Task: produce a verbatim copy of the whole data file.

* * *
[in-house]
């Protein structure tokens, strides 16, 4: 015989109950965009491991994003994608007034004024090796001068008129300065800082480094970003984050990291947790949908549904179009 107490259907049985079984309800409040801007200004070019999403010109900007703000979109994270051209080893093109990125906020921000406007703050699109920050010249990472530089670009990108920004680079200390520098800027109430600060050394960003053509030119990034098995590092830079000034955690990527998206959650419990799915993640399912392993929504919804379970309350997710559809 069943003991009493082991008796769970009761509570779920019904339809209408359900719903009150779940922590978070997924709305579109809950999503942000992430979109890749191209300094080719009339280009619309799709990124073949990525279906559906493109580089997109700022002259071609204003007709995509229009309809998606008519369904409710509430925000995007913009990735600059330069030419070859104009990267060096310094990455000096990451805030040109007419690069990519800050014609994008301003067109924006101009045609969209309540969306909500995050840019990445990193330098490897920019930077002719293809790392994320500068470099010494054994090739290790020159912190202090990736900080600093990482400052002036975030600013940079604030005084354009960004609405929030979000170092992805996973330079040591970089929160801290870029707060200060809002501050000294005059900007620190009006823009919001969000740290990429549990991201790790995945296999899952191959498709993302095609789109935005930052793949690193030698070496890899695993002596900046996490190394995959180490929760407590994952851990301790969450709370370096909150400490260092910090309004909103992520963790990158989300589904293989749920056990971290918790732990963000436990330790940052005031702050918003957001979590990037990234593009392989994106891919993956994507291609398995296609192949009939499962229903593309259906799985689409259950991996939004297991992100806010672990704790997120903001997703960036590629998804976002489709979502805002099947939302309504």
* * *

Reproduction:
[in-house]
């Protein structure tokens, strides 16, 4: 015989109950965009491991994003994608007034004024090796001068008129300065800082480094970003984050990291947790949908549904179009 107490259907049985079984309800409040801007200004070019999403010109900007703000979109994270051209080893093109990125906020921000406007703050699109920050010249990472530089670009990108920004680079200390520098800027109430600060050394960003053509030119990034098995590092830079000034955690990527998206959650419990799915993640399912392993929504919804379970309350997710559809 069943003991009493082991008796769970009761509570779920019904339809209408359900719903009150779940922590978070997924709305579109809950999503942000992430979109890749191209300094080719009339280009619309799709990124073949990525279906559906493109580089997109700022002259071609204003007709995509229009309809998606008519369904409710509430925000995007913009990735600059330069030419070859104009990267060096310094990455000096990451805030040109007419690069990519800050014609994008301003067109924006101009045609969209309540969306909500995050840019990445990193330098490897920019930077002719293809790392994320500068470099010494054994090739290790020159912190202090990736900080600093990482400052002036975030600013940079604030005084354009960004609405929030979000170092992805996973330079040591970089929160801290870029707060200060809002501050000294005059900007620190009006823009919001969000740290990429549990991201790790995945296999899952191959498709993302095609789109935005930052793949690193030698070496890899695993002596900046996490190394995959180490929760407590994952851990301790969450709370370096909150400490260092910090309004909103992520963790990158989300589904293989749920056990971290918790732990963000436990330790940052005031702050918003957001979590990037990234593009392989994106891919993956994507291609398995296609192949009939499962229903593309259906799985689409259950991996939004297991992100806010672990704790997120903001997703960036590629998804976002489709979502805002099947939302309504």